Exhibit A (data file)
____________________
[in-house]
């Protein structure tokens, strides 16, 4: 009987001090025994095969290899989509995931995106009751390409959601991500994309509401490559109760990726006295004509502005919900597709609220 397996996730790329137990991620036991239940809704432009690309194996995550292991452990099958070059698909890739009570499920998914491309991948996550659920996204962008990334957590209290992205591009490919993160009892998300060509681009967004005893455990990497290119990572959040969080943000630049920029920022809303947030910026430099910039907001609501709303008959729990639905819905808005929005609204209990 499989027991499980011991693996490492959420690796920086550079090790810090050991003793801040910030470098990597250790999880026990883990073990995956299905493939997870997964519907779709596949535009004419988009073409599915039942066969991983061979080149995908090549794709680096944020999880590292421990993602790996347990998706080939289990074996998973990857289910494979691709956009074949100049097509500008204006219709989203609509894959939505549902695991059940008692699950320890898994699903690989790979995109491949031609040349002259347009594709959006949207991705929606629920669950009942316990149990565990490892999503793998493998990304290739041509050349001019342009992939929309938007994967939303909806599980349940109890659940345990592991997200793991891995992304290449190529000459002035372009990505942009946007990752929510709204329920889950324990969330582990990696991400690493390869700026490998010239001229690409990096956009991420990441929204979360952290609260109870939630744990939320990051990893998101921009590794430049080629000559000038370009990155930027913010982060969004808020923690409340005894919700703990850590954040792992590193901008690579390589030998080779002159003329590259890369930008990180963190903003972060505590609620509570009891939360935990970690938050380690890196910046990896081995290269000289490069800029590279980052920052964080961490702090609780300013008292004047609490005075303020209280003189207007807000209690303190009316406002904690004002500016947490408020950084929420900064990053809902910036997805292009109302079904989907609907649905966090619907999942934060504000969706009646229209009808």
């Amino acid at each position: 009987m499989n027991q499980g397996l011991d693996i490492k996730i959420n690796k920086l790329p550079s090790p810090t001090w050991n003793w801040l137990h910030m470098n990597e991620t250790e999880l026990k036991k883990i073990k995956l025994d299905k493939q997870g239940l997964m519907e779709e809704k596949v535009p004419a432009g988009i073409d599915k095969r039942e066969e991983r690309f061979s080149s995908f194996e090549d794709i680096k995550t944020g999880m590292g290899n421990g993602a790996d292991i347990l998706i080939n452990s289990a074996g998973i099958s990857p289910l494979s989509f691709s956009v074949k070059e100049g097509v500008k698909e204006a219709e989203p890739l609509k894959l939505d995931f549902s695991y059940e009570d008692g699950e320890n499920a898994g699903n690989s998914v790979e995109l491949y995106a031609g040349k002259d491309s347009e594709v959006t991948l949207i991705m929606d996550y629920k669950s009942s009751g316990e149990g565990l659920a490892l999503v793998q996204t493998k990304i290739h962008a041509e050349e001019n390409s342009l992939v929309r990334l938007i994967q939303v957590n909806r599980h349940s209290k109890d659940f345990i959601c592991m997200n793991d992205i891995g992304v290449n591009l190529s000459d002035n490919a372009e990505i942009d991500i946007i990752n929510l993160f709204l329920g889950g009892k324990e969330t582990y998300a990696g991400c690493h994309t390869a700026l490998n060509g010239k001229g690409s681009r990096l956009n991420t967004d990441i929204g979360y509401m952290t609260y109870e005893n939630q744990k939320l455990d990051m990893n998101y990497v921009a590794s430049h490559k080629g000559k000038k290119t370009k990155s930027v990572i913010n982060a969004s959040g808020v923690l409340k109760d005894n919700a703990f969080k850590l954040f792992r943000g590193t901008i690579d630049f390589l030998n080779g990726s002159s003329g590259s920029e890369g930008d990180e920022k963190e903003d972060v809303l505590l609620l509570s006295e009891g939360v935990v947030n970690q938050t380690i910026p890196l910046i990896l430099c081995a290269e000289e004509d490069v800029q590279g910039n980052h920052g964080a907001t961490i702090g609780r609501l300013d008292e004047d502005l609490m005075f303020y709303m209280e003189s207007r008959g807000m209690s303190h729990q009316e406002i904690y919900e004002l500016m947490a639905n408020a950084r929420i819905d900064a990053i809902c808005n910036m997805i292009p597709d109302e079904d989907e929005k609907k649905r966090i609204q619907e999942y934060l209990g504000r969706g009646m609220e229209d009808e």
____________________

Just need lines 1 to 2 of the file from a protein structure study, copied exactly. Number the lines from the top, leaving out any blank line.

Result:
[in-house]
């Protein structure tokens, strides 16, 4: 009987001090025994095969290899989509995931995106009751390409959601991500994309509401490559109760990726006295004509502005919900597709609220 397996996730790329137990991620036991239940809704432009690309194996995550292991452990099958070059698909890739009570499920998914491309991948996550659920996204962008990334957590209290992205591009490919993160009892998300060509681009967004005893455990990497290119990572959040969080943000630049920029920022809303947030910026430099910039907001609501709303008959729990639905819905808005929005609204209990 499989027991499980011991693996490492959420690796920086550079090790810090050991003793801040910030470098990597250790999880026990883990073990995956299905493939997870997964519907779709596949535009004419988009073409599915039942066969991983061979080149995908090549794709680096944020999880590292421990993602790996347990998706080939289990074996998973990857289910494979691709956009074949100049097509500008204006219709989203609509894959939505549902695991059940008692699950320890898994699903690989790979995109491949031609040349002259347009594709959006949207991705929606629920669950009942316990149990565990490892999503793998493998990304290739041509050349001019342009992939929309938007994967939303909806599980349940109890659940345990592991997200793991891995992304290449190529000459002035372009990505942009946007990752929510709204329920889950324990969330582990990696991400690493390869700026490998010239001229690409990096956009991420990441929204979360952290609260109870939630744990939320990051990893998101921009590794430049080629000559000038370009990155930027913010982060969004808020923690409340005894919700703990850590954040792992590193901008690579390589030998080779002159003329590259890369930008990180963190903003972060505590609620509570009891939360935990970690938050380690890196910046990896081995290269000289490069800029590279980052920052964080961490702090609780300013008292004047609490005075303020209280003189207007807000209690303190009316406002904690004002500016947490408020950084929420900064990053809902910036997805292009109302079904989907609907649905966090619907999942934060504000969706009646229209009808």